Federal Trade Commission by Kurt Kaiser is licensed under CC0 1.0

At a recent forum, FTC commissioner Alvaro Bedoya questioned “why [ he is being] charged by statute with stopping unfair methods of competition, and not ‘inefficient’ ones” if “efficiency [was] the goal of antitrust.” In effect, Commissioner Bedoya challenged the effectiveness of the long-standing consumer welfare standard – which has been used to guide antitrust policy for the past four decades – in a concerted effort to promote the standard outlined by the Robinson-Patman Act which places greater emphasis on the “fairness” and “equity” of the market as opposed to its efficiency. 

For context, the dormant Robinson-Patman Act of 1936 was initially passed to address the rise of big retailers. The reason the act was passed was because “Congress considered it to be an evil that a large buyer could secure a competitive advantage over a small buyer solely because of the large buyer’s quantity purchasing ability.”  

The obvious consequence of this act was that it limited the extent to which firms were able to utilize economies of scale, thereby artificially increasing production costs and thus prices. Rather than ensure that firms were able to engage in more efficient production practices and consumers were granted access to goods at lower prices, the FTC engaged in a crusade against large manufacturers that utilized their large purchasing power to negotiate discounts for raw materials and other inputs integral to the production of goods.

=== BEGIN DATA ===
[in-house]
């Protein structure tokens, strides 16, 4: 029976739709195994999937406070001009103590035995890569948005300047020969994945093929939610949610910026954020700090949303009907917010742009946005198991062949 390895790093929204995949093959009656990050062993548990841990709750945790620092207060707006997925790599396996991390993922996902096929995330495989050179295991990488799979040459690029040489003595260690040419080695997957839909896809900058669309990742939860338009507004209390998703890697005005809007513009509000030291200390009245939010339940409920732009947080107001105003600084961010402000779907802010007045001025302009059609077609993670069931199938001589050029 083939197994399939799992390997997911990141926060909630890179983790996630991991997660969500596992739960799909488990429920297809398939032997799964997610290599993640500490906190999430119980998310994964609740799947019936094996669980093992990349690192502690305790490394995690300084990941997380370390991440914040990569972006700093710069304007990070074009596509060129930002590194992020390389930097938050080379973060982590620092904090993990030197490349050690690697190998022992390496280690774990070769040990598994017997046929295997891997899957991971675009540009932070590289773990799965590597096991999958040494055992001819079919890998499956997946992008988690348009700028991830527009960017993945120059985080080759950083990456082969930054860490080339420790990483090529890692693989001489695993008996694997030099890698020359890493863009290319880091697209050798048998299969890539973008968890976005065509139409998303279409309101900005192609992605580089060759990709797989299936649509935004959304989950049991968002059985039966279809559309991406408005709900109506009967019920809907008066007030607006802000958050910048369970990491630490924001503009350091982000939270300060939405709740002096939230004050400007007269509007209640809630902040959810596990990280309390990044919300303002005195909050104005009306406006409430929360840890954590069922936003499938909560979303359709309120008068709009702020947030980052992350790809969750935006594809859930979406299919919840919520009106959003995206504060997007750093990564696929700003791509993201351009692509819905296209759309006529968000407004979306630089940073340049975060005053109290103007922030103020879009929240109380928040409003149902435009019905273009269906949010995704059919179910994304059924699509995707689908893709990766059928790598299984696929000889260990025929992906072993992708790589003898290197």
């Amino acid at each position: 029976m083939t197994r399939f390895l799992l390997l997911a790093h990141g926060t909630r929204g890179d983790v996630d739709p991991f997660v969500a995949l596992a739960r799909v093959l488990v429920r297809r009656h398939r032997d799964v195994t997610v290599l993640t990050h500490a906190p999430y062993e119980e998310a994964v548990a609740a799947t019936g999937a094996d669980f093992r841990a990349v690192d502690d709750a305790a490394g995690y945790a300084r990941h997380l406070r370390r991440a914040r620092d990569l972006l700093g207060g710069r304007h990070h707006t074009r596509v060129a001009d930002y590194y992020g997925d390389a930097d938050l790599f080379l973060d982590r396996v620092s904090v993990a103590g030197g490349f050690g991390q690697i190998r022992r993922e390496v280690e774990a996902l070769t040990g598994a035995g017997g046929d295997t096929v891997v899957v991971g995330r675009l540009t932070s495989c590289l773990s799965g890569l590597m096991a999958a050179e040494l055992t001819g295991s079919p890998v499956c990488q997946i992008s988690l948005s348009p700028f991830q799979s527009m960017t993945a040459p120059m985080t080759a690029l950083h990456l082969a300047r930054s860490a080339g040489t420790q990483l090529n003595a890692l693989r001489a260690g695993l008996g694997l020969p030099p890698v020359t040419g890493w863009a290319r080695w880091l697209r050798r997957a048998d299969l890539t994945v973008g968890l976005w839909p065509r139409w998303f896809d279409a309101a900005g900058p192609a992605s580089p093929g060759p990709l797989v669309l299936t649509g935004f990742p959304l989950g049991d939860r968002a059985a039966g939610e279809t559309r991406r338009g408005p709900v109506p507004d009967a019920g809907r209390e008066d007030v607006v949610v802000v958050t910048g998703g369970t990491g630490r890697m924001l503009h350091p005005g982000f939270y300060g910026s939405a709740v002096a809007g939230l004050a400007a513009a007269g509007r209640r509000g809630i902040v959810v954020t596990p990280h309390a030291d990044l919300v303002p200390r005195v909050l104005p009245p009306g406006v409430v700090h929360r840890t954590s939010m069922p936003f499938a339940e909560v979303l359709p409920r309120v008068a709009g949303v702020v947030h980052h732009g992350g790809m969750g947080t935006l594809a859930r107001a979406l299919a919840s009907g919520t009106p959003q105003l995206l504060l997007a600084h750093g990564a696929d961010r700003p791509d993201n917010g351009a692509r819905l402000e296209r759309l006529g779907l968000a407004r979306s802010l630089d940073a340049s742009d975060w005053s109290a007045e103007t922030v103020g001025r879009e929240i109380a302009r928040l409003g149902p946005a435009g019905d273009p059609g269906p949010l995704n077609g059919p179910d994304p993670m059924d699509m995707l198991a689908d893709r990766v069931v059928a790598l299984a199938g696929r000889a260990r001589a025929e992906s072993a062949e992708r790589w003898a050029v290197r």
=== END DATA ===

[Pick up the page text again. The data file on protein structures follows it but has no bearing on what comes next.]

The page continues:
The standard established by the Robinson-Patman Act was eventually overturned when “the Supreme Court unanimously adopted …—the “consumer welfare standard”—in 1979 [which] continues to guide antitrust enforcement today.” Rather than punish large organizations for engaging in efficient cost-reducing practices, the consumer welfare standard ensured that the FTC would pursue outcomes that were in the best interest of consumers which oftentimes meant permitting large organizations engage in economies of scale. The standard is considered by many experts in the field of antitrust policy to be the principal reason for the unprecedented improvement in the purchasing power of consumers.  

Commissioner Bedoya’s insistence regarding the reinstatement of the Robinson Patman Act at the forum for fair markets does not seem to have been an isolated event. Commissioner Bedoya “argued during a recent speech that the agency should resurrect the Robinson-Patman Act.” The resurrection of this obsolete and wrongheaded standard would have unintended consequences that undermine exactly “what the Biden administration claims to be working toward” which is a reduction in the prices of goods and a subsequent reduction in inflation.  

In essence, not only would the restoration of the moribund antitrust standard present within the Robinson-Patman Act lead to greater market inefficiency and force firms to engage in unproductive practices, but it would also needlessly increase the prices of goods in an era of the highest inflation in a generation under the auspices of protecting smaller less productive firms. It is paramount that Commissioner Bedoya, now more than ever, reconsider his stance on the Robinson-Patman Act.